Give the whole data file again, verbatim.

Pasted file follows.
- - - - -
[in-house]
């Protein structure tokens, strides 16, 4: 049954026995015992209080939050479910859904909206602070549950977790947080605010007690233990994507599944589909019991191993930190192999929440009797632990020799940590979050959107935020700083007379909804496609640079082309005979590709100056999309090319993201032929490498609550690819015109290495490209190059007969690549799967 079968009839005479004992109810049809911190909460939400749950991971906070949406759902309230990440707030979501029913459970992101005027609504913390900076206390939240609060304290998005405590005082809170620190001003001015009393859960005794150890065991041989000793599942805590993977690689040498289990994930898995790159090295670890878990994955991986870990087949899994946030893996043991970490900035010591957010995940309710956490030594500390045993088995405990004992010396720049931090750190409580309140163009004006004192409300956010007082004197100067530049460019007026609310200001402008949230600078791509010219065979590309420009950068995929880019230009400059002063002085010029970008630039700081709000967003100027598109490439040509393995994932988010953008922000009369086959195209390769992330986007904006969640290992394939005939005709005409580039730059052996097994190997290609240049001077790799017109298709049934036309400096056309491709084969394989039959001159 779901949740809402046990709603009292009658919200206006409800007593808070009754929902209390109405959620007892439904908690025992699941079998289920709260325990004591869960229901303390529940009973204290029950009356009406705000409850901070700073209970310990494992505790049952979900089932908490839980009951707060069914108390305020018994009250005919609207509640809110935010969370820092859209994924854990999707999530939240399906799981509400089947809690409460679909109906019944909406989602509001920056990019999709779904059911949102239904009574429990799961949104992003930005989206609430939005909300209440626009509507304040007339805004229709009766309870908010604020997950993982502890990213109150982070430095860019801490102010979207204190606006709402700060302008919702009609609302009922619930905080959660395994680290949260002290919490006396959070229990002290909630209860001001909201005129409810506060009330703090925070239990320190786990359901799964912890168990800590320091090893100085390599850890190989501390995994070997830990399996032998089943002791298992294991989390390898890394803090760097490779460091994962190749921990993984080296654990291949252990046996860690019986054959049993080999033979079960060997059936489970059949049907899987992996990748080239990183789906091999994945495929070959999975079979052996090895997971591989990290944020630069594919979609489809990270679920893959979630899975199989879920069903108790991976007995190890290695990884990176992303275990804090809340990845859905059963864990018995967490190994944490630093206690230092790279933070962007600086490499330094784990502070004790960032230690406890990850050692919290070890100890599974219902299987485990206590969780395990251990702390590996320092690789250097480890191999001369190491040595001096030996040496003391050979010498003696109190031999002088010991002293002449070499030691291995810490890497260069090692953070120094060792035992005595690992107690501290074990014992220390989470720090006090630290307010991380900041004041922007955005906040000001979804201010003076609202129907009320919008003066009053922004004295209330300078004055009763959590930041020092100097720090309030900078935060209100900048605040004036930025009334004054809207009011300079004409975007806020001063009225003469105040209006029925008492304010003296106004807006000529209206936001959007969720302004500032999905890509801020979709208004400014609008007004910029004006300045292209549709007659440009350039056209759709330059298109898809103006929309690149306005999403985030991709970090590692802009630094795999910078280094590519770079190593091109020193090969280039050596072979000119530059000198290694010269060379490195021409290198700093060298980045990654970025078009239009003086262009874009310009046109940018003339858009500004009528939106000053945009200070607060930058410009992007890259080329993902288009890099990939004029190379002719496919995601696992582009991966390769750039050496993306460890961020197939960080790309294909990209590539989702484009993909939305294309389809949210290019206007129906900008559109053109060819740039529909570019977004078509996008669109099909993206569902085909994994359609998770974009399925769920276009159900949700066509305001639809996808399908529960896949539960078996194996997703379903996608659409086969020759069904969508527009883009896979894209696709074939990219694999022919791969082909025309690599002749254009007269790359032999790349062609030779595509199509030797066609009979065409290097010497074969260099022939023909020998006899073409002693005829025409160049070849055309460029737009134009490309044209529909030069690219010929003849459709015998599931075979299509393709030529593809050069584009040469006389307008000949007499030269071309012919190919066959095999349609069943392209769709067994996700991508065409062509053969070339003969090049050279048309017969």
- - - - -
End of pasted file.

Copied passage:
[in-house]
């Protein structure tokens, strides 16, 4: 049954026995015992209080939050479910859904909206602070549950977790947080605010007690233990994507599944589909019991191993930190192999929440009797632990020799940590979050959107935020700083007379909804496609640079082309005979590709100056999309090319993201032929490498609550690819015109290495490209190059007969690549799967 079968009839005479004992109810049809911190909460939400749950991971906070949406759902309230990440707030979501029913459970992101005027609504913390900076206390939240609060304290998005405590005082809170620190001003001015009393859960005794150890065991041989000793599942805590993977690689040498289990994930898995790159090295670890878990994955991986870990087949899994946030893996043991970490900035010591957010995940309710956490030594500390045993088995405990004992010396720049931090750190409580309140163009004006004192409300956010007082004197100067530049460019007026609310200001402008949230600078791509010219065979590309420009950068995929880019230009400059002063002085010029970008630039700081709000967003100027598109490439040509393995994932988010953008922000009369086959195209390769992330986007904006969640290992394939005939005709005409580039730059052996097994190997290609240049001077790799017109298709049934036309400096056309491709084969394989039959001159 779901949740809402046990709603009292009658919200206006409800007593808070009754929902209390109405959620007892439904908690025992699941079998289920709260325990004591869960229901303390529940009973204290029950009356009406705000409850901070700073209970310990494992505790049952979900089932908490839980009951707060069914108390305020018994009250005919609207509640809110935010969370820092859209994924854990999707999530939240399906799981509400089947809690409460679909109906019944909406989602509001920056990019999709779904059911949102239904009574429990799961949104992003930005989206609430939005909300209440626009509507304040007339805004229709009766309870908010604020997950993982502890990213109150982070430095860019801490102010979207204190606006709402700060302008919702009609609302009922619930905080959660395994680290949260002290919490006396959070229990002290909630209860001001909201005129409810506060009330703090925070239990320190786990359901799964912890168990800590320091090893100085390599850890190989501390995994070997830990399996032998089943002791298992294991989390390898890394803090760097490779460091994962190749921990993984080296654990291949252990046996860690019986054959049993080999033979079960060997059936489970059949049907899987992996990748080239990183789906091999994945495929070959999975079979052996090895997971591989990290944020630069594919979609489809990270679920893959979630899975199989879920069903108790991976007995190890290695990884990176992303275990804090809340990845859905059963864990018995967490190994944490630093206690230092790279933070962007600086490499330094784990502070004790960032230690406890990850050692919290070890100890599974219902299987485990206590969780395990251990702390590996320092690789250097480890191999001369190491040595001096030996040496003391050979010498003696109190031999002088010991002293002449070499030691291995810490890497260069090692953070120094060792035992005595690992107690501290074990014992220390989470720090006090630290307010991380900041004041922007955005906040000001979804201010003076609202129907009320919008003066009053922004004295209330300078004055009763959590930041020092100097720090309030900078935060209100900048605040004036930025009334004054809207009011300079004409975007806020001063009225003469105040209006029925008492304010003296106004807006000529209206936001959007969720302004500032999905890509801020979709208004400014609008007004910029004006300045292209549709007659440009350039056209759709330059298109898809103006929309690149306005999403985030991709970090590692802009630094795999910078280094590519770079190593091109020193090969280039050596072979000119530059000198290694010269060379490195021409290198700093060298980045990654970025078009239009003086262009874009310009046109940018003339858009500004009528939106000053945009200070607060930058410009992007890259080329993902288009890099990939004029190379002719496919995601696992582009991966390769750039050496993306460890961020197939960080790309294909990209590539989702484009993909939305294309389809949210290019206007129906900008559109053109060819740039529909570019977004078509996008669109099909993206569902085909994994359609998770974009399925769920276009159900949700066509305001639809996808399908529960896949539960078996194996997703379903996608659409086969020759069904969508527009883009896979894209696709074939990219694999022919791969082909025309690599002749254009007269790359032999790349062609030779595509199509030797066609009979065409290097010497074969260099022939023909020998006899073409002693005829025409160049070849055309460029737009134009490309044209529909030069690219010929003849459709015998599931075979299509393709030529593809050069584009040469006389307008000949007499030269071309012919190919066959095999349609069943392209769709067994996700991508065409062509053969070339003969090049050279048309017969």